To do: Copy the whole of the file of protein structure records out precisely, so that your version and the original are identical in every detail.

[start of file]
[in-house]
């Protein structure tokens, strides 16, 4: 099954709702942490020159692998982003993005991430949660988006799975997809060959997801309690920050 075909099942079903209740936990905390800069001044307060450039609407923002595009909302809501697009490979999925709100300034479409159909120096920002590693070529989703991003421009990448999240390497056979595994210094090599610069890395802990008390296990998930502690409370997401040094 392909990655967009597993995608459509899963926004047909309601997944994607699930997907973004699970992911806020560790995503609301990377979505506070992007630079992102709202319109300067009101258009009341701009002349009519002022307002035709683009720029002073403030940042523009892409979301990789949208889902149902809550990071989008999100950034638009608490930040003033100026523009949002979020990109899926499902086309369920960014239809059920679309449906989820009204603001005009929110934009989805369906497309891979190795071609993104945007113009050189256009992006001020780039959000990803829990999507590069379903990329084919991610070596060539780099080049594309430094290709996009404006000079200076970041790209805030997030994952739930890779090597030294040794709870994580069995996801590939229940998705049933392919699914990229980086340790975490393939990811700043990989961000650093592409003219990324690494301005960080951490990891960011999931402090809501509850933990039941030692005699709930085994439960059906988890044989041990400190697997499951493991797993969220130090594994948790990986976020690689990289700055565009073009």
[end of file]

[in-house]
């Protein structure tokens, strides 16, 4: 099954709702942490020159692998982003993005991430949660988006799975997809060959997801309690920050 075909099942079903209740936990905390800069001044307060450039609407923002595009909302809501697009490979999925709100300034479409159909120096920002590693070529989703991003421009990448999240390497056979595994210094090599610069890395802990008390296990998930502690409370997401040094 392909990655967009597993995608459509899963926004047909309601997944994607699930997907973004699970992911806020560790995503609301990377979505506070992007630079992102709202319109300067009101258009009341701009002349009519002022307002035709683009720029002073403030940042523009892409979301990789949208889902149902809550990071989008999100950034638009608490930040003033100026523009949002979020990109899926499902086309369920960014239809059920679309449906989820009204603001005009929110934009989805369906497309891979190795071609993104945007113009050189256009992006001020780039959000990803829990999507590069379903990329084919991610070596060539780099080049594309430094290709996009404006000079200076970041790209805030997030994952739930890779090597030294040794709870994580069995996801590939229940998705049933392919699914990229980086340790975490393939990811700043990989961000650093592409003219990324690494301005960080951490990891960011999931402090809501509850933990039941030692005699709930085994439960059906988890044989041990400190697997499951493991797993969220130090594994948790990986976020690689990289700055565009073009």